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Report No. 141

3.17. Supreme Court case of 1977.-

In Bindeshwari Prasad Singh v. Kali Singh, AIR 1977 SC 2432 (decided in 1977), the Supreme Court held:-

"there is absolutely no provision in the Code of Criminal Procedure of 1898 (which applies to this case) empowering a Magistrate to review or recall an order passed by the Code of Criminal Procedure does contain a provision for inherent power, namely section 561A which, however, confers these powers on the High Court and the High Court alone. Unlike section 151 of Civil Procedure Code the subordinate Criminal Courts have no inherent powers. In these circumstances, therefore, the learned magistrate had absolutely no jurisdiction to recall the order dismissing the complaint. The remedy of the respondent was to move the Sessions Judge or the High Court in revision.

In fact, after having passed the order dated 23-11-1968, the Sub-divisional Magistrate became funcho officio and had no power to review or recall that order, on any ground whatsoever. In these circumstances, therefore, the order, even if there be one, recalling the order dismissing the complaint, was entirely without jurisdiction. This being the position, -all subsequent proceedings following upon recalling the said order, would fall to the ground, including order dated 3-5-1972 summoning the accused, which must also be treated to be a nullity and destitute of any legal effect. The High Court has not at all considered this important aspect of the matter, which alone was sufficient to put an end to these proceedings."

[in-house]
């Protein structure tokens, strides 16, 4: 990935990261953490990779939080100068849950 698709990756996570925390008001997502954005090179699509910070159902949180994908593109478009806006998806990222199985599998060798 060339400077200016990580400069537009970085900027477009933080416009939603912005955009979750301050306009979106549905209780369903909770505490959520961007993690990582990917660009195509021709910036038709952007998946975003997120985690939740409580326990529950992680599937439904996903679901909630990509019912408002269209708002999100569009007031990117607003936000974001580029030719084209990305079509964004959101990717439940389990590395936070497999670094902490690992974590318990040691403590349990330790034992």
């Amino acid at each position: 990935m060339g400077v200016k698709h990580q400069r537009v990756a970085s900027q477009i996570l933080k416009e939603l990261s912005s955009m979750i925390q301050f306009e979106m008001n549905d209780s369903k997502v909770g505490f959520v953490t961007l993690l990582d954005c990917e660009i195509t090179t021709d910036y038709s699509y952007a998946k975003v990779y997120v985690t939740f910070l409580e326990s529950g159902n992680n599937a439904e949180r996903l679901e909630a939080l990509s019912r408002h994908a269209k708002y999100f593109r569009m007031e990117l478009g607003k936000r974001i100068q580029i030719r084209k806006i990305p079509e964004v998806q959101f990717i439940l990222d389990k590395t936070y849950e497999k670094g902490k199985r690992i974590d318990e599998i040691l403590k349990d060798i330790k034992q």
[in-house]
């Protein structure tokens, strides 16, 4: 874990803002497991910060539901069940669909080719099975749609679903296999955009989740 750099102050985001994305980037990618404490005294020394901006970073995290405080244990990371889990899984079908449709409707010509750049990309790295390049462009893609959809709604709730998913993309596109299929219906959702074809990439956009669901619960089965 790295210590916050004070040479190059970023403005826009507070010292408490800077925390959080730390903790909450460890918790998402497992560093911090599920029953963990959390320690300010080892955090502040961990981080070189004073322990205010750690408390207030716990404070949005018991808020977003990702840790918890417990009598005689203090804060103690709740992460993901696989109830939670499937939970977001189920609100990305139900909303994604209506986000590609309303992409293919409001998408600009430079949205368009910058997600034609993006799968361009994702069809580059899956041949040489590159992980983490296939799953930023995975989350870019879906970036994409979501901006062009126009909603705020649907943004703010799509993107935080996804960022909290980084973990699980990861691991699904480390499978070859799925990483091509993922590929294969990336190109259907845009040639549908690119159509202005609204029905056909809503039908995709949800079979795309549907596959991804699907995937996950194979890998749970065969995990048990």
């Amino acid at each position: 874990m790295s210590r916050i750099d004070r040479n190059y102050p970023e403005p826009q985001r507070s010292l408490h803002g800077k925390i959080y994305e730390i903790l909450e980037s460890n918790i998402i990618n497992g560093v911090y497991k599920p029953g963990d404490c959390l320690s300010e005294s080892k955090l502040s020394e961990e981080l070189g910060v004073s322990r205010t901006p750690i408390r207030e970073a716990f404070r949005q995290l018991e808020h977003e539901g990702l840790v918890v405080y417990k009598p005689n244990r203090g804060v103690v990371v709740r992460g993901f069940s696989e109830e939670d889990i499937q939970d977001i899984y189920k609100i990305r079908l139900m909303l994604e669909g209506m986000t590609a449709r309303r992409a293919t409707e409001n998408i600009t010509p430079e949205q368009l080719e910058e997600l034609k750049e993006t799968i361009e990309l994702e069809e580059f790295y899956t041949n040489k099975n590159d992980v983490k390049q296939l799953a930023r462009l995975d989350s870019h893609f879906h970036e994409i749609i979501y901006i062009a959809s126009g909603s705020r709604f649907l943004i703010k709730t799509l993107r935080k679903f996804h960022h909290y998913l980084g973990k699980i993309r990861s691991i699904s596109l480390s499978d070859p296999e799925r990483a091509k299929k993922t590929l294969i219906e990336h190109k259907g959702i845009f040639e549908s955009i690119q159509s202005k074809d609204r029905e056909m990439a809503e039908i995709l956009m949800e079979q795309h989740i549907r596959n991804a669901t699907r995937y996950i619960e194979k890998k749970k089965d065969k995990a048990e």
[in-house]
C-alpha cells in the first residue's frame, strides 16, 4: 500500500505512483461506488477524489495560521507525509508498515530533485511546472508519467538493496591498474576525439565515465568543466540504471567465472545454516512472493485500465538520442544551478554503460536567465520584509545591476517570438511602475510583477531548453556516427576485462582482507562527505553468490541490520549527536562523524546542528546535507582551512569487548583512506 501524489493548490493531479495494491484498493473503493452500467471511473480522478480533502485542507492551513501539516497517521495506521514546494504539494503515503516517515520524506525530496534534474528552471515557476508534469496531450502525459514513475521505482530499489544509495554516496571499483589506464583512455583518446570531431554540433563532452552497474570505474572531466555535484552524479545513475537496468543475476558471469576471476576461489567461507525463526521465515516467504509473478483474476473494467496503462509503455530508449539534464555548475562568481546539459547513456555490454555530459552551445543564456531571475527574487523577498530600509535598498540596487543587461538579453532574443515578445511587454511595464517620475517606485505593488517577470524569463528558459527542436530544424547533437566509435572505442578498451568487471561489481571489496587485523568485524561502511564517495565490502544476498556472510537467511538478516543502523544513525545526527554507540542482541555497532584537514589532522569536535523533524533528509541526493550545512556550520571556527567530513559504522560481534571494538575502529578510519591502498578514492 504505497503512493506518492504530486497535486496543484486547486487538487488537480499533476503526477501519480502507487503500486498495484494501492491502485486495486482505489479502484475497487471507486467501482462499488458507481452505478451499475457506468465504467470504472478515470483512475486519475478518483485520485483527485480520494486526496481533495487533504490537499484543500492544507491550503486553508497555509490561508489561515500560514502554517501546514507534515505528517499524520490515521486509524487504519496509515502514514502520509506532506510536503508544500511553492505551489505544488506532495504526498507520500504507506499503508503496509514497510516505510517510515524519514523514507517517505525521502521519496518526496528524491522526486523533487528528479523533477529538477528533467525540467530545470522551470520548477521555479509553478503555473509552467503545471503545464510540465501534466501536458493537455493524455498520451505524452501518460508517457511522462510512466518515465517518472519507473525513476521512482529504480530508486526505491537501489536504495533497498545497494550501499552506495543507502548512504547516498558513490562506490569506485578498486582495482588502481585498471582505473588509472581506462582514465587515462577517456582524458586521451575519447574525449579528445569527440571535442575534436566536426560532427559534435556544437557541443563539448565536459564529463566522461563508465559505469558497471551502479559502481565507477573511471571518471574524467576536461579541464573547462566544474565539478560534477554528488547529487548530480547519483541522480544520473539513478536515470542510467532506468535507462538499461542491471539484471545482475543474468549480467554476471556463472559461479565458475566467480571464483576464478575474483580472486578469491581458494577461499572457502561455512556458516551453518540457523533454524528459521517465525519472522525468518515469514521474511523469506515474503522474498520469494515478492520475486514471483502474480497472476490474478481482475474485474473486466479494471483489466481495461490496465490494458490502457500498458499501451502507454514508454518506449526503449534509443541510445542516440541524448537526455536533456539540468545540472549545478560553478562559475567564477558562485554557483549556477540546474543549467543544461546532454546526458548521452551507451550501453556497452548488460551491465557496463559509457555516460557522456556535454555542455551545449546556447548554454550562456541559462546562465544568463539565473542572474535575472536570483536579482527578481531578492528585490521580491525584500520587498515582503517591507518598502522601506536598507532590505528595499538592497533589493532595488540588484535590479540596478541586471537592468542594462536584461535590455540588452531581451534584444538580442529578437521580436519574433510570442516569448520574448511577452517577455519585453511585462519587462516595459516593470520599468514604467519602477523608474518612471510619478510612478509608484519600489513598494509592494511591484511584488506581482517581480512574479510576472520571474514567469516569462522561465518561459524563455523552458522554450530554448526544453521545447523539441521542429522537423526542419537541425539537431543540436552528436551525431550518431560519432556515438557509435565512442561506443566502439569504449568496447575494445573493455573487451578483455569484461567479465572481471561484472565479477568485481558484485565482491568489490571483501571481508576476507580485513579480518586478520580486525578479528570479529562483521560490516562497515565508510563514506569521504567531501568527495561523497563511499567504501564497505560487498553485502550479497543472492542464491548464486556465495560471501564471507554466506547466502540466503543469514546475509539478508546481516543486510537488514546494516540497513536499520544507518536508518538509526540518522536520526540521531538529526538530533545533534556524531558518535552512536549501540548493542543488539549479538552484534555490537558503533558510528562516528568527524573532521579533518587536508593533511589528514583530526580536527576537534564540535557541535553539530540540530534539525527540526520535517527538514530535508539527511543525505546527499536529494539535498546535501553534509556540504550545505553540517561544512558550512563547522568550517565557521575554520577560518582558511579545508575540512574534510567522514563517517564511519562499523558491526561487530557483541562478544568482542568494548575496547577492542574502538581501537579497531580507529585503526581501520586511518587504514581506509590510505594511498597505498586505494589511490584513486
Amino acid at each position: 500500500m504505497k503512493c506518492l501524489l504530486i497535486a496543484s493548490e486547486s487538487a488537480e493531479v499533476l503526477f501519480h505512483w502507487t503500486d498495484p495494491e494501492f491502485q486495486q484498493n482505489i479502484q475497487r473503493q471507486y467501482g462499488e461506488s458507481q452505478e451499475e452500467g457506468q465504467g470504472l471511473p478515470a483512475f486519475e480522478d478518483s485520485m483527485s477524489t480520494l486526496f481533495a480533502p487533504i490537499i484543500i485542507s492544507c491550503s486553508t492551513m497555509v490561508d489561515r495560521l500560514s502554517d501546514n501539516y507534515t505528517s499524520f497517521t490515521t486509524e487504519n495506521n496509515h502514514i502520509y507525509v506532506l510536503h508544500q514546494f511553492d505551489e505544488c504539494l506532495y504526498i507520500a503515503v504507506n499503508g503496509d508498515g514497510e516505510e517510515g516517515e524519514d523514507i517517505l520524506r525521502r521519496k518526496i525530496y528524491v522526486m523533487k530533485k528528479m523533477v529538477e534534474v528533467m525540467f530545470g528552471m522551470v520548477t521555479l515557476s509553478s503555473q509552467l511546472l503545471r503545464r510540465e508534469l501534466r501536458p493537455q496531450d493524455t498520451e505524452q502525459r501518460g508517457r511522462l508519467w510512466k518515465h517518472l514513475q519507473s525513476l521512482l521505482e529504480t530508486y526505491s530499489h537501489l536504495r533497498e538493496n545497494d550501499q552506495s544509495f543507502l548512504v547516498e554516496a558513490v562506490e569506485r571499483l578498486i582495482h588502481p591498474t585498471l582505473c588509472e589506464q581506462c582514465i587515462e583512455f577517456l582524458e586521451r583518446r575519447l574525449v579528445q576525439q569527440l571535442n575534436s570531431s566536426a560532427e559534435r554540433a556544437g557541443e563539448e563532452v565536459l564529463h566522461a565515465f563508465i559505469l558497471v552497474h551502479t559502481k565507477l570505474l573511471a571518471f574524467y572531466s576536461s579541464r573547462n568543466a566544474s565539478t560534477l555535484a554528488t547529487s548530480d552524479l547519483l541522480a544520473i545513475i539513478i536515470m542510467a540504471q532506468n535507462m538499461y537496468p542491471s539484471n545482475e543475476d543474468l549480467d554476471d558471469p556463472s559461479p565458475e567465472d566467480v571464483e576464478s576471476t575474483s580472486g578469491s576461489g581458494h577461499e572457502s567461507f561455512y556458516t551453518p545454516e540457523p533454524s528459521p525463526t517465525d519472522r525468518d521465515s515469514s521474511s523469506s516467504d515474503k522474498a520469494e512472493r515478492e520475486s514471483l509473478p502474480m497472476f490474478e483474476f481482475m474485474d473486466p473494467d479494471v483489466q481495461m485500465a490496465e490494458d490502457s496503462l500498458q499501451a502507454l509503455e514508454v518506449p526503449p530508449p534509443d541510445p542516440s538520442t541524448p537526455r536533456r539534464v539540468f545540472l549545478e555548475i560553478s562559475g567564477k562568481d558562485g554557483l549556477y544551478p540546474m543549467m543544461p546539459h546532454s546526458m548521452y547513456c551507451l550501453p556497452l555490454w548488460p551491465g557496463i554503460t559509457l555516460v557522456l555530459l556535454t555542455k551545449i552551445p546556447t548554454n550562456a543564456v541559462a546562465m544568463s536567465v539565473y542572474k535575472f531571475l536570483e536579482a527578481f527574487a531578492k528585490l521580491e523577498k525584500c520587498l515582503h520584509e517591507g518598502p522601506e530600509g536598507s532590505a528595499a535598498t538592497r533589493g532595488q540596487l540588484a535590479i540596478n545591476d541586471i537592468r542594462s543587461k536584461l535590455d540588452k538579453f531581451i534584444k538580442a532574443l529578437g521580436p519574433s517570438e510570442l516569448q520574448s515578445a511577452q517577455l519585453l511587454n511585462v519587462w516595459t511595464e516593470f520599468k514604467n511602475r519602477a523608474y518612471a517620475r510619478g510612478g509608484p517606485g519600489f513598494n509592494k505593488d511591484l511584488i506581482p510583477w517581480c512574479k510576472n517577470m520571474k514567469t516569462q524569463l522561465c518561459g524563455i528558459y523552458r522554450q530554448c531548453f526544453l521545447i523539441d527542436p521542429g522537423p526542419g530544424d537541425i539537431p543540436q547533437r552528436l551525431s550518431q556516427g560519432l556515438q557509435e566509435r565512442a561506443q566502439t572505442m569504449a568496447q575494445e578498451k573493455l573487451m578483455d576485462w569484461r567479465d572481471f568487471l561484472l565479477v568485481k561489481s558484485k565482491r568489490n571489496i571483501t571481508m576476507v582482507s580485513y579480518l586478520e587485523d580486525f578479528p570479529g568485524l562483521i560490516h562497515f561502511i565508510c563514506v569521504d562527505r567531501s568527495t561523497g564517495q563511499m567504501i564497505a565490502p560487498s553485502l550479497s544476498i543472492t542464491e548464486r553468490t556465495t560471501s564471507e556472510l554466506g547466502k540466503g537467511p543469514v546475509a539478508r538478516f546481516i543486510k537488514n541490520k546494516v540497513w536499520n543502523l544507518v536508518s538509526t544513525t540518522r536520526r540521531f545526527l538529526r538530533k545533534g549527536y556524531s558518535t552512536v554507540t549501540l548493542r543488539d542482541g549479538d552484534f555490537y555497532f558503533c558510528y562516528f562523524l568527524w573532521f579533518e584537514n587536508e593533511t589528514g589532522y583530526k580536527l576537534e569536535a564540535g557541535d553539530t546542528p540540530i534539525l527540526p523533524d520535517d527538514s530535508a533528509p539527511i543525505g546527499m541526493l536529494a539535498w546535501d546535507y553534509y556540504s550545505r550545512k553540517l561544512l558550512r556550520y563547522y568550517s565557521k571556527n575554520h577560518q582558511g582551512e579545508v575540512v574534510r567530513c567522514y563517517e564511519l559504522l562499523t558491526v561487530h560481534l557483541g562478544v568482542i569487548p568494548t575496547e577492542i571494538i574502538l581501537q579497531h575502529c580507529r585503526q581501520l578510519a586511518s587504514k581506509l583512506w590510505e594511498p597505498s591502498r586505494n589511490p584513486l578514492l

Need for amending the Law as regards to the Power of Courts to Restore Criminal Revision Applications and Criminal cases dismissed for Default in Appearance Back




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